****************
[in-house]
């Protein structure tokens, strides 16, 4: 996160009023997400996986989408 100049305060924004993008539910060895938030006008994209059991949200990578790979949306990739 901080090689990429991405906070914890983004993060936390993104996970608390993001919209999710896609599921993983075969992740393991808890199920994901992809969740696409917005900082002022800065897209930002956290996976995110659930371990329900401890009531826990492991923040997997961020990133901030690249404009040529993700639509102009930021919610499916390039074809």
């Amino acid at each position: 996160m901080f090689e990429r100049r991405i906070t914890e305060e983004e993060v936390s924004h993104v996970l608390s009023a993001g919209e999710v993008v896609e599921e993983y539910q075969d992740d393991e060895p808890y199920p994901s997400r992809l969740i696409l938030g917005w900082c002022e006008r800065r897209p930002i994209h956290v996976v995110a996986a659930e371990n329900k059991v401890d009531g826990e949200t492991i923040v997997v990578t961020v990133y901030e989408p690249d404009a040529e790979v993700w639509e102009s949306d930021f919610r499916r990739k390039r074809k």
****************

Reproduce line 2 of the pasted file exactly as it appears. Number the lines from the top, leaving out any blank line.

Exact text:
């Protein structure tokens, strides 16, 4: 996160009023997400996986989408 100049305060924004993008539910060895938030006008994209059991949200990578790979949306990739 901080090689990429991405906070914890983004993060936390993104996970608390993001919209999710896609599921993983075969992740393991808890199920994901992809969740696409917005900082002022800065897209930002956290996976995110659930371990329900401890009531826990492991923040997997961020990133901030690249404009040529993700639509102009930021919610499916390039074809």